Can you protect yourself from these intentional and unintentional threats?
Without a centralized, automated SaaS data access control system, being aware of these internal threats will be a challenge at best. Acting on them in a timely manner would be even more difficult.
That’s one of the reasons we developed DoControl – to give organizations a complete inventory of SaaS applications being used by the company and assets shared internally and externally, to monitor activities happening within those SaaS applications and to develop granular data access policies with automatic responses to limit data exposure. We’ve anticipated the problems posed by internal threats and developed templates and other tools to counteract them.
Knowing that all the threats to your private data don’t just come from evil-minded hackers sitting in darkened rooms but also involve ordinary employees naively or purposefully creating openings, maybe it’s time to talk with us. Use this contact form to get in touch. Also, download our Insider Threat White Paper for a more in depth look at the topic. We look forward to hearing from you.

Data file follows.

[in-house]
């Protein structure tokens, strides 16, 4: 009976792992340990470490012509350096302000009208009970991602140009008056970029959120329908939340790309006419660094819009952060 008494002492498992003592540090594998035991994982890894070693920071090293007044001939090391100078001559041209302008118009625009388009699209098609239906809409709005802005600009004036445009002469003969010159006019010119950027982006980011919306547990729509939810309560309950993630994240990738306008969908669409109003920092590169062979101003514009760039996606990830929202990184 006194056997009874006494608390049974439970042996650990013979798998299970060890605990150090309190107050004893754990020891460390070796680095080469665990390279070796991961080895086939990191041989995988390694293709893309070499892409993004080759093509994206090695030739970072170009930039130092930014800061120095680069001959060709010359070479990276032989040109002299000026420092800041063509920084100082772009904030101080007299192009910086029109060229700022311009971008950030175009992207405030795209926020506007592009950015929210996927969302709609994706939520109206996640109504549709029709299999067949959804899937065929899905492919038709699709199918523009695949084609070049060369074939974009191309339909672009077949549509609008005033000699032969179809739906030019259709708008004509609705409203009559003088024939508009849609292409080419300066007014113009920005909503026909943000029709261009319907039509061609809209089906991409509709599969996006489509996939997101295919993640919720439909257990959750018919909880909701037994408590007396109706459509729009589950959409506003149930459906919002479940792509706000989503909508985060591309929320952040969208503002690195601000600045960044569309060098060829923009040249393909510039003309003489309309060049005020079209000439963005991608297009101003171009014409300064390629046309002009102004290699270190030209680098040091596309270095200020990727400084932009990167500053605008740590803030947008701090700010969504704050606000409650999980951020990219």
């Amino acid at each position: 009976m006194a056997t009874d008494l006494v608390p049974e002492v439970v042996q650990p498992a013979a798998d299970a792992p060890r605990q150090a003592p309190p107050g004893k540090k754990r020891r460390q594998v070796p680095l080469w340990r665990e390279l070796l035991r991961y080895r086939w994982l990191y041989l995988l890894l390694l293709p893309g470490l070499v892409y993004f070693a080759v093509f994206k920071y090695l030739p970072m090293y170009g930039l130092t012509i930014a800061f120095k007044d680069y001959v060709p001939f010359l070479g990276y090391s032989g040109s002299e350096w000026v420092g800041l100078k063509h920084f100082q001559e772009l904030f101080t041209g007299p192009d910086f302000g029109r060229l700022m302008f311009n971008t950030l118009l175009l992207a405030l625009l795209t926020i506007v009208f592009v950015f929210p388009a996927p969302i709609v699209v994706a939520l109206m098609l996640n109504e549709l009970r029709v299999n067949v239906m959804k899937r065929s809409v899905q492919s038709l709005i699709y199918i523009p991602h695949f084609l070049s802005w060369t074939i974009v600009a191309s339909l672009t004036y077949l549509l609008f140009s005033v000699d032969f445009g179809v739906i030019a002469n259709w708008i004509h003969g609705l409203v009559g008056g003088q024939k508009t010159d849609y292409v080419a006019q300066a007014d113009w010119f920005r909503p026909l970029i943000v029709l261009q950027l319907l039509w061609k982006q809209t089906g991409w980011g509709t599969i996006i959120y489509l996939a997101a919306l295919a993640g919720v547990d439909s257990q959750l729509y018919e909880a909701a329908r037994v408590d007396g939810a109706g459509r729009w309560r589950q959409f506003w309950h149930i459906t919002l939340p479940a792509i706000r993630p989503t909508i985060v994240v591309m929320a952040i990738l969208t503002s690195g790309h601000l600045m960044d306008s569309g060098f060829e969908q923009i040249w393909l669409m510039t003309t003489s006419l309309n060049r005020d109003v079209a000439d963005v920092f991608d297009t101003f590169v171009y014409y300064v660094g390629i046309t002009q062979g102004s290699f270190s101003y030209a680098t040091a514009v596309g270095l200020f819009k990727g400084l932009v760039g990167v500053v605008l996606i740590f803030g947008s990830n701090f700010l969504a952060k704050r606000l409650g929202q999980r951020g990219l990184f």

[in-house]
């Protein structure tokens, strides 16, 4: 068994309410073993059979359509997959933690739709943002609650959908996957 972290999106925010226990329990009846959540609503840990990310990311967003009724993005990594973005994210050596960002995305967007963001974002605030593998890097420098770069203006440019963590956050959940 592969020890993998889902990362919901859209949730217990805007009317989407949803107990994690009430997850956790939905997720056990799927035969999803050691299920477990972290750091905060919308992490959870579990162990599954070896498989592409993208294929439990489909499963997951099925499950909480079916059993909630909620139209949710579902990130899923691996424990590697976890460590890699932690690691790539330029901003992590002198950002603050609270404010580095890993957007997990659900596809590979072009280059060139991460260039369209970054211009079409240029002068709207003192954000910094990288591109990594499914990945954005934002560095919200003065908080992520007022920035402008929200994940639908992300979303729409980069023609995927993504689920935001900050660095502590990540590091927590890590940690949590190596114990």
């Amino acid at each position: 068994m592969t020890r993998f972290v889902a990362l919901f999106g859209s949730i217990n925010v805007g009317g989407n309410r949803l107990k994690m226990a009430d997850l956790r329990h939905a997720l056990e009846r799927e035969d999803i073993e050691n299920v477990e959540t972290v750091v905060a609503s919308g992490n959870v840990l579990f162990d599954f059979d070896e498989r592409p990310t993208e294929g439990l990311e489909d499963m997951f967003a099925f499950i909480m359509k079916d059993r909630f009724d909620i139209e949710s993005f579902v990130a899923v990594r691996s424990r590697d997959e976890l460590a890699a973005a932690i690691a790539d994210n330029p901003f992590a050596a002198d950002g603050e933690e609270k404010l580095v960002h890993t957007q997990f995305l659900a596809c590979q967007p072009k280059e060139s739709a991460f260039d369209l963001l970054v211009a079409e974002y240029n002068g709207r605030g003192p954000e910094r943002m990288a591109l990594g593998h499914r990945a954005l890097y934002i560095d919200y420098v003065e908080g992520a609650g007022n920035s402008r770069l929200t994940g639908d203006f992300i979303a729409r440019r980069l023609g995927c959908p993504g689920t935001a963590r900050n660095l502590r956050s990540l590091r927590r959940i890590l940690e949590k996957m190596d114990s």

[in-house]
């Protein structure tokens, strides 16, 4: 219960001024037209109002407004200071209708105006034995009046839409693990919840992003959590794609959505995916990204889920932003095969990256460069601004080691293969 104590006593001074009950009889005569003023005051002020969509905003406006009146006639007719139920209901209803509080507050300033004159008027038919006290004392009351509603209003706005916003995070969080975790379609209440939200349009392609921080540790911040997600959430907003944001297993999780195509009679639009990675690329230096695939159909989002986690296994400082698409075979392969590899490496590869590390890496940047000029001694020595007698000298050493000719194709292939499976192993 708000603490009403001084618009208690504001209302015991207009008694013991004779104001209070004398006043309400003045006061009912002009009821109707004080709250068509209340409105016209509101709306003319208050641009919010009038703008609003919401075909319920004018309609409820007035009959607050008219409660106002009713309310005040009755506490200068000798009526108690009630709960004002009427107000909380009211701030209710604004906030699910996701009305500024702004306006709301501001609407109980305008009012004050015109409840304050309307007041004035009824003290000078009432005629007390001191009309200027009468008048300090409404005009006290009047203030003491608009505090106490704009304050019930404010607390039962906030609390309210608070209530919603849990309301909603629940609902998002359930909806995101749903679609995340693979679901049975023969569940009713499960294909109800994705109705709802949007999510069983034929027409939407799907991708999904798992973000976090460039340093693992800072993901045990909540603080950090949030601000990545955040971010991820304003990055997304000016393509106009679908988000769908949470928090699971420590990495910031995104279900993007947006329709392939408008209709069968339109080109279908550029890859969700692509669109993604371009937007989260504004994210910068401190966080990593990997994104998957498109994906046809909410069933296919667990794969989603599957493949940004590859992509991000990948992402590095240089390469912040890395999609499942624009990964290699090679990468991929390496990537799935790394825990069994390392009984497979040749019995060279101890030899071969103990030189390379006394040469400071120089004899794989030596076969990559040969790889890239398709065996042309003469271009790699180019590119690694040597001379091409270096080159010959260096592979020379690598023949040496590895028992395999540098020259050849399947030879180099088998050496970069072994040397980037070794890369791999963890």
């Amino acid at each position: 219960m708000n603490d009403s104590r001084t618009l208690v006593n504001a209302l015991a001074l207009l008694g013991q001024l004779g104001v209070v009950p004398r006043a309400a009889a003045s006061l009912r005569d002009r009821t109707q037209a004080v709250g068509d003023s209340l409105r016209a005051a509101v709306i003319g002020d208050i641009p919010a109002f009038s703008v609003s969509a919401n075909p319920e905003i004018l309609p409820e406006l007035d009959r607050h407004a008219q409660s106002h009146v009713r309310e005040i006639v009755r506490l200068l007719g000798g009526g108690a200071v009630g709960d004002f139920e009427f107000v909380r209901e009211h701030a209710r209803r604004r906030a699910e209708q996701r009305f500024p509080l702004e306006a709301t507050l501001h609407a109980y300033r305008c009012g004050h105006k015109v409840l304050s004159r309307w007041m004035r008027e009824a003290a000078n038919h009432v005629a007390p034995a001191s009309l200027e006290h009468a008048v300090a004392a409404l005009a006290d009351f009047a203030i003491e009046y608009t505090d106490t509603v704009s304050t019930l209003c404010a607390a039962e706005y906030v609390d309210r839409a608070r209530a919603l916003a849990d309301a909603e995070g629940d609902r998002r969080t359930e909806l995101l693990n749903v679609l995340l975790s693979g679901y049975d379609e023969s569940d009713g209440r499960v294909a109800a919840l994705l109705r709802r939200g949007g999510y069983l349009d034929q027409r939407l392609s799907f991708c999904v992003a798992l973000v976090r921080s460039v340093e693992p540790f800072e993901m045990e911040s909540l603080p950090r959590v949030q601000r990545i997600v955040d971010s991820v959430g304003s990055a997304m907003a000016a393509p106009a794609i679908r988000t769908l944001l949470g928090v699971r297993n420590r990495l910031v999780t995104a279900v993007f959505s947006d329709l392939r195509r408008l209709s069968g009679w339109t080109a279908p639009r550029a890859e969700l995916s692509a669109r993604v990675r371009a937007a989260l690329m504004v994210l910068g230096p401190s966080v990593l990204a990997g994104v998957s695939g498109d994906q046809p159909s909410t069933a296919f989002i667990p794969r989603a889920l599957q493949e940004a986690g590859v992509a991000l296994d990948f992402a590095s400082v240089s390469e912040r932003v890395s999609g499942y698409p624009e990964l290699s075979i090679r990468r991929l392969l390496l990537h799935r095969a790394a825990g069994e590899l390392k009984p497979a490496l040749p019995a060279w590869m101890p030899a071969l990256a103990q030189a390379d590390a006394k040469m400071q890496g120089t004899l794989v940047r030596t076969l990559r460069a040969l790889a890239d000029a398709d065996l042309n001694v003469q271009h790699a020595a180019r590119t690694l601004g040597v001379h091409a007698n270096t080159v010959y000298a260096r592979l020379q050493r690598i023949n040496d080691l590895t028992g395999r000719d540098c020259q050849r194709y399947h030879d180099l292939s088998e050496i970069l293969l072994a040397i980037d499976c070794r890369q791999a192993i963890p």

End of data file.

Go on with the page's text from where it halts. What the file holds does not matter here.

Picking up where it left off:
This stat comes from the industry report we published earlier this year: The Immense Risk of Unmanaged SaaS Data Access. It’s a great read. We recommend you check it out.
We are excited to announce our expansion of DoControl’s integrated technology partnership program to include Datadog. As a leading platform provider for monitoring and security for cloud applications, the integration with Datadog allows security operations teams to have a more holistic view of risk across the mission-critical Software as a Service (SaaS) applications being leveraged to enable business enablement and productivity.
The last time the RSA Conference was a live, in-person event was right before the world as we knew it came to a screeching halt. Every technology vendor did their best to rollout “virtual” events which were in no way comparable to the real thing. Everyone – including all of us here at DoControl – was missing the “human connection.” As a vendor that was “born out of the pandemic,” we were very excited to (for the first time!) meet face-to-face with prospects, customers, peers, partners and more to talk about all things Software as a Service (SaaS) data security.
When it comes to addressing insider risk, security starts within. Protecting sensitive company data from exfiltration and misuse requires a combination of the right people, process, and technology. Managing insider risk and preventing threats to the business is not achieved with any of these pillars individually. Modern businesses require technology that prevents and detects unauthorized access to critical assets; processes to support automated data access remediation; and people that are educated about – and watchful of – potentially risky activity who can course-correct during potentially risky activity. Modern organizations need all three pillars interconnected in order to protect their most critical assets.